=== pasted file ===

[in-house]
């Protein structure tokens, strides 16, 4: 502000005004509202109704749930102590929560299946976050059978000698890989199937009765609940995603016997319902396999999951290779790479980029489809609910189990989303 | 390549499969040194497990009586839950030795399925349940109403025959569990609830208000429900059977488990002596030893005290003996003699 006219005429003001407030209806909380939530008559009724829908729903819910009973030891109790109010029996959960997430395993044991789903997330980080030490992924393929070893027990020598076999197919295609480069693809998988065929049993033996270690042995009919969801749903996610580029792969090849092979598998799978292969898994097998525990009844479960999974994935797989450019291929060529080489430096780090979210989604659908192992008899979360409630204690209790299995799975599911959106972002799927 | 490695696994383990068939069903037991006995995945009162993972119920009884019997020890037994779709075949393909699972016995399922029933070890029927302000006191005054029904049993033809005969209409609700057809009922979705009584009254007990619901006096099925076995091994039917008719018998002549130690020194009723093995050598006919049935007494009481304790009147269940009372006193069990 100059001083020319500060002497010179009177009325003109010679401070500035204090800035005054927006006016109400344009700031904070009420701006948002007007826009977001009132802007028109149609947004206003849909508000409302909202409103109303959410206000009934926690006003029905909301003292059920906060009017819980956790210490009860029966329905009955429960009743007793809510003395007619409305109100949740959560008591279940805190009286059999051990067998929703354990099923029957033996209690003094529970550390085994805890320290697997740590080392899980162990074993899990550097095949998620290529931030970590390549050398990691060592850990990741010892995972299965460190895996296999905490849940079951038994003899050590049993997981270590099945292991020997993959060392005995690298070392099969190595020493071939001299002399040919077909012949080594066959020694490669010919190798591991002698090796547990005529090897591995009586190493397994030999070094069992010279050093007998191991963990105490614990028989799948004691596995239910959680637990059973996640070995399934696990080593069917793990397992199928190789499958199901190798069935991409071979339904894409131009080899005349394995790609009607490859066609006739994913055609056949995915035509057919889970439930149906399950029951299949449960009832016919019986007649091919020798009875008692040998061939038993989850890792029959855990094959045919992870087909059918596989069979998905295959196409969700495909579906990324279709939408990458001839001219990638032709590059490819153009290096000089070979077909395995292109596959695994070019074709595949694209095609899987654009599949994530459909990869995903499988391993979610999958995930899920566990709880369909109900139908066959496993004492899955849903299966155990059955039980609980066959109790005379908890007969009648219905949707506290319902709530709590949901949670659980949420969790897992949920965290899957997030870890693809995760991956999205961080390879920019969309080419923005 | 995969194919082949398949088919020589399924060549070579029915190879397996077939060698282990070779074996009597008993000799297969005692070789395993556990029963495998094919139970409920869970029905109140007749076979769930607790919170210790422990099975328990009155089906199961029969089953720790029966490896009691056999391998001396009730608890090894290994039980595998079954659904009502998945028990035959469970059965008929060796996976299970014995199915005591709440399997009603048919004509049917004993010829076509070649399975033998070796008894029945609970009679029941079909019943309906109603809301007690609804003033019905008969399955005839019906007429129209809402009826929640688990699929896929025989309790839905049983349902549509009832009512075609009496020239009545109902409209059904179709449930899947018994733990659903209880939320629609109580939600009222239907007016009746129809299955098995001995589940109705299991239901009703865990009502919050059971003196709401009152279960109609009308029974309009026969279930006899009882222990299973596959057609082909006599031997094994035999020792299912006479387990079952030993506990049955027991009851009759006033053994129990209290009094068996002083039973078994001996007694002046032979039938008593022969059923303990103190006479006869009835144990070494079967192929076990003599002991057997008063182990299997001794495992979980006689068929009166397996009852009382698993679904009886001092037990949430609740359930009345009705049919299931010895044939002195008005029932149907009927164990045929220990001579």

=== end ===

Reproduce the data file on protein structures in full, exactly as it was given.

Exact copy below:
[in-house]
């Protein structure tokens, strides 16, 4: 502000005004509202109704749930102590929560299946976050059978000698890989199937009765609940995603016997319902396999999951290779790479980029489809609910189990989303 | 390549499969040194497990009586839950030795399925349940109403025959569990609830208000429900059977488990002596030893005290003996003699 006219005429003001407030209806909380939530008559009724829908729903819910009973030891109790109010029996959960997430395993044991789903997330980080030490992924393929070893027990020598076999197919295609480069693809998988065929049993033996270690042995009919969801749903996610580029792969090849092979598998799978292969898994097998525990009844479960999974994935797989450019291929060529080489430096780090979210989604659908192992008899979360409630204690209790299995799975599911959106972002799927 | 490695696994383990068939069903037991006995995945009162993972119920009884019997020890037994779709075949393909699972016995399922029933070890029927302000006191005054029904049993033809005969209409609700057809009922979705009584009254007990619901006096099925076995091994039917008719018998002549130690020194009723093995050598006919049935007494009481304790009147269940009372006193069990 100059001083020319500060002497010179009177009325003109010679401070500035204090800035005054927006006016109400344009700031904070009420701006948002007007826009977001009132802007028109149609947004206003849909508000409302909202409103109303959410206000009934926690006003029905909301003292059920906060009017819980956790210490009860029966329905009955429960009743007793809510003395007619409305109100949740959560008591279940805190009286059999051990067998929703354990099923029957033996209690003094529970550390085994805890320290697997740590080392899980162990074993899990550097095949998620290529931030970590390549050398990691060592850990990741010892995972299965460190895996296999905490849940079951038994003899050590049993997981270590099945292991020997993959060392005995690298070392099969190595020493071939001299002399040919077909012949080594066959020694490669010919190798591991002698090796547990005529090897591995009586190493397994030999070094069992010279050093007998191991963990105490614990028989799948004691596995239910959680637990059973996640070995399934696990080593069917793990397992199928190789499958199901190798069935991409071979339904894409131009080899005349394995790609009607490859066609006739994913055609056949995915035509057919889970439930149906399950029951299949449960009832016919019986007649091919020798009875008692040998061939038993989850890792029959855990094959045919992870087909059918596989069979998905295959196409969700495909579906990324279709939408990458001839001219990638032709590059490819153009290096000089070979077909395995292109596959695994070019074709595949694209095609899987654009599949994530459909990869995903499988391993979610999958995930899920566990709880369909109900139908066959496993004492899955849903299966155990059955039980609980066959109790005379908890007969009648219905949707506290319902709530709590949901949670659980949420969790897992949920965290899957997030870890693809995760991956999205961080390879920019969309080419923005 | 995969194919082949398949088919020589399924060549070579029915190879397996077939060698282990070779074996009597008993000799297969005692070789395993556990029963495998094919139970409920869970029905109140007749076979769930607790919170210790422990099975328990009155089906199961029969089953720790029966490896009691056999391998001396009730608890090894290994039980595998079954659904009502998945028990035959469970059965008929060796996976299970014995199915005591709440399997009603048919004509049917004993010829076509070649399975033998070796008894029945609970009679029941079909019943309906109603809301007690609804003033019905008969399955005839019906007429129209809402009826929640688990699929896929025989309790839905049983349902549509009832009512075609009496020239009545109902409209059904179709449930899947018994733990659903209880939320629609109580939600009222239907007016009746129809299955098995001995589940109705299991239901009703865990009502919050059971003196709401009152279960109609009308029974309009026969279930006899009882222990299973596959057609082909006599031997094994035999020792299912006479387990079952030993506990049955027991009851009759006033053994129990209290009094068996002083039973078994001996007694002046032979039938008593022969059923303990103190006479006869009835144990070494079967192929076990003599002991057997008063182990299997001794495992979980006689068929009166397996009852009382698993679904009886001092037990949430609740359930009345009705049919299931010895044939002195008005029932149907009927164990045929220990001579």